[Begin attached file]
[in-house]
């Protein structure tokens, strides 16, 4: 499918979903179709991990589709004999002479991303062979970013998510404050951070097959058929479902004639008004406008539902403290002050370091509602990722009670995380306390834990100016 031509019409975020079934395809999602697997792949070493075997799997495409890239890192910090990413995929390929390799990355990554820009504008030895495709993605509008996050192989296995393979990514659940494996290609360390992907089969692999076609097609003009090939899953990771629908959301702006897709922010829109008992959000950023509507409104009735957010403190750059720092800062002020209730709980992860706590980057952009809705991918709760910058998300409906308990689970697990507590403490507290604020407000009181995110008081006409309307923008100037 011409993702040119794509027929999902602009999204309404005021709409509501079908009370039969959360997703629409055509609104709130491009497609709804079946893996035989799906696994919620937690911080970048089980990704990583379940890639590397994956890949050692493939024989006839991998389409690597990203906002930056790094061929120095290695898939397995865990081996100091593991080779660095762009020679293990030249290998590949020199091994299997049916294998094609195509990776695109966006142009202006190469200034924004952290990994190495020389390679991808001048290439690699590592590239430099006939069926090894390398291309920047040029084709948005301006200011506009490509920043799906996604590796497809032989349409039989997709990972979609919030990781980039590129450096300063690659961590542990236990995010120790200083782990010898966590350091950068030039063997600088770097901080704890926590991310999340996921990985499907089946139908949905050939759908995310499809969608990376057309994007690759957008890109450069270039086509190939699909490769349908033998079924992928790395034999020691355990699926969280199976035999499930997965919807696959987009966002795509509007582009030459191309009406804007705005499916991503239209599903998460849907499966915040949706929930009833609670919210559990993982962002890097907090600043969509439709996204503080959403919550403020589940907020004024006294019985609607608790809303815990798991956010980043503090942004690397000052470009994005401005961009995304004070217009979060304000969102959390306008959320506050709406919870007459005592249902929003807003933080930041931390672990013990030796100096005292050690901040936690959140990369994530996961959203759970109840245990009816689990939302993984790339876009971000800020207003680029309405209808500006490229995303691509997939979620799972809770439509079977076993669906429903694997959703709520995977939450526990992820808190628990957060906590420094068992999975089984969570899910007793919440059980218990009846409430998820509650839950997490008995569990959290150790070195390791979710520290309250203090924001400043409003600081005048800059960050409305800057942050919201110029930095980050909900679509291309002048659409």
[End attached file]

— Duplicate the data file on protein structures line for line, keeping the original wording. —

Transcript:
[in-house]
């Protein structure tokens, strides 16, 4: 499918979903179709991990589709004999002479991303062979970013998510404050951070097959058929479902004639008004406008539902403290002050370091509602990722009670995380306390834990100016 031509019409975020079934395809999602697997792949070493075997799997495409890239890192910090990413995929390929390799990355990554820009504008030895495709993605509008996050192989296995393979990514659940494996290609360390992907089969692999076609097609003009090939899953990771629908959301702006897709922010829109008992959000950023509507409104009735957010403190750059720092800062002020209730709980992860706590980057952009809705991918709760910058998300409906308990689970697990507590403490507290604020407000009181995110008081006409309307923008100037 011409993702040119794509027929999902602009999204309404005021709409509501079908009370039969959360997703629409055509609104709130491009497609709804079946893996035989799906696994919620937690911080970048089980990704990583379940890639590397994956890949050692493939024989006839991998389409690597990203906002930056790094061929120095290695898939397995865990081996100091593991080779660095762009020679293990030249290998590949020199091994299997049916294998094609195509990776695109966006142009202006190469200034924004952290990994190495020389390679991808001048290439690699590592590239430099006939069926090894390398291309920047040029084709948005301006200011506009490509920043799906996604590796497809032989349409039989997709990972979609919030990781980039590129450096300063690659961590542990236990995010120790200083782990010898966590350091950068030039063997600088770097901080704890926590991310999340996921990985499907089946139908949905050939759908995310499809969608990376057309994007690759957008890109450069270039086509190939699909490769349908033998079924992928790395034999020691355990699926969280199976035999499930997965919807696959987009966002795509509007582009030459191309009406804007705005499916991503239209599903998460849907499966915040949706929930009833609670919210559990993982962002890097907090600043969509439709996204503080959403919550403020589940907020004024006294019985609607608790809303815990798991956010980043503090942004690397000052470009994005401005961009995304004070217009979060304000969102959390306008959320506050709406919870007459005592249902929003807003933080930041931390672990013990030796100096005292050690901040936690959140990369994530996961959203759970109840245990009816689990939302993984790339876009971000800020207003680029309405209808500006490229995303691509997939979620799972809770439509079977076993669906429903694997959703709520995977939450526990992820808190628990957060906590420094068992999975089984969570899910007793919440059980218990009846409430998820509650839950997490008995569990959290150790070195390791979710520290309250203090924001400043409003600081005048800059960050409305800057942050919201110029930095980050909900679509291309002048659409």